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XXVII. BEOWULF BIDS HROTHGAR FAREWELL: THE GEATS FARE TO SHIP.
Out then spake Beowulf, Ecgtheow’s bairn:
As now we sea-farers, have will to be saying,
We from afar come, that now are we fainest,
Of seeking to Hygelac. Here well erst were we,
Serv’d as our wills would, and well thine avail was.
If I on the earth then, be it e’en but a little,
Of the love of thy mood may yet, more be an-earning,
O lord of the men-folk, than heretofore might I,
Of the works of the battle yare, then soon shall I be.
If I should be learning, I over the flood’s run,
That the sitters about thee, beset thee with dread,
Even thee hating, as otherwhile did they;
Then thousands to theeward, of thanes shall I bring,
For the helping of heroes. Of Hygelac wot I,
The lord of the Geat-folk, though he be but a youngling,
That shepherd of folk, that me will he further,
By words and by works, that well may I ward thee,
And unto thine helping, the spear-holt may bear,
A main-staying mighty, whenas men thou art needing.
And if therewith Hrethric, in the courts of the Geat-house,
The King’s bairn, take hosting, then may he a many,
Of friends find him soothly: far countries shall be,
Better sought to by him, who for himself is doughty.
Out then spake Hrothgar, in answer to himward:
Thy word-saying soothly, the Lord of all wisdom,
Hath sent into thy mind; never heard I more sagely,
In a life that so young was, a man word be laying;
Strong of might and main art thou, and sage of thy mood,
Wise the words of thy framing. Tell I this for a weening,
If it so come to pass that, the spear yet shall take,
Or the battle all sword-grim, the son of that Hrethel,
Or sickness or iron, thine Alderman have,
Thy shepherd of folk, and thou fast to life hold thee,
Then no better than thee may, the Sea-Geats be having,
To choose for themselves, no one of the kings,
Hoard-warden of heroes, if then thou wilt hold,
Thy kinsman’s own kingdom. Me liketh thy mood-heart,
The longer the better, O Beowulf the lief;
In such wise hast thou fared, that unto the folks now,
The folk of the Geats, and the Gar-Danes withal,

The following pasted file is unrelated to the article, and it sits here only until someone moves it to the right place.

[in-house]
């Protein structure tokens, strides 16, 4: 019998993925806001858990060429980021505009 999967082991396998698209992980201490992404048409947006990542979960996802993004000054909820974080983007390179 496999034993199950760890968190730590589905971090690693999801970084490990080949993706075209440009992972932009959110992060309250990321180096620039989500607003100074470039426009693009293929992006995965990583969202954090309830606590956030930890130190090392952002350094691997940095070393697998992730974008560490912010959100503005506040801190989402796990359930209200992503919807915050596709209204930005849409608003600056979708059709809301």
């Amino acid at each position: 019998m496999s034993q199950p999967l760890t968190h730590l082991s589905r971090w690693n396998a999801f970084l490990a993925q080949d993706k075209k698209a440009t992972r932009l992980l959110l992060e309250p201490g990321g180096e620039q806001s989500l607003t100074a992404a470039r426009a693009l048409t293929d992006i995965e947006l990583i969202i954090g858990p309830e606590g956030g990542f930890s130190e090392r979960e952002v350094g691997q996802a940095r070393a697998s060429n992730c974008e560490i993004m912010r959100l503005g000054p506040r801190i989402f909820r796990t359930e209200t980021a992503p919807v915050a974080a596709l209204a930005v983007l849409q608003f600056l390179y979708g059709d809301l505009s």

In common shall peace be, and strife rest appeased,
And the hatreds the doleful, which erst they have dreed;
Shall become, whiles I wield it, this wide realm of ours,
Treasures common to either, folk: many a one other,
With good things shall greet, o’er the bath of the gannet;
And the ring’d bark withal over, sea shall be bringing,
The gifts and love-tokens. The twain folks I know,
Toward foeman toward friend, fast-fashion’d together,
In every way blameless, as in the old wise.
Then the refuge of warriors, he gave him withal,
Gave Healfdene’s son, of treasures yet twelve;
And he bade him with those gifts, to go his own people,
To seek in all soundness, and swiftly come back.
Then kissed the king, he of noble kin gotten,
The lord of the Scyldings, that best of the thanes,
By the halse then he took him; from him fell the tears,
From the blended of hoar hair. Of both things was there hoping,
To the old, the old wise one; yet most of the other,
To wit, that they sithence, each each might be seeing,
The high-heart in council. To him so lief was he,
That he his breast-welling, might nowise forbear,
But there in his bosom, bound fast in his heart-bonds,
After that dear man, a longing dim-hidden,
Burn’d against blood-tie. So Beowulf thenceforth,
The gold-proud of warriors, trod the mould grassy,
Exulting in gold-store. The sea-ganger bided,
Its owning-lord whereas, at anchor it rode.
Then was there in going, the gift of King Hrothgar,
Oft highly accounted; yea, that was a king,
In every wise blameless, till eld, took from him eftsoon,
The joyance of might, as it oft scathes a many.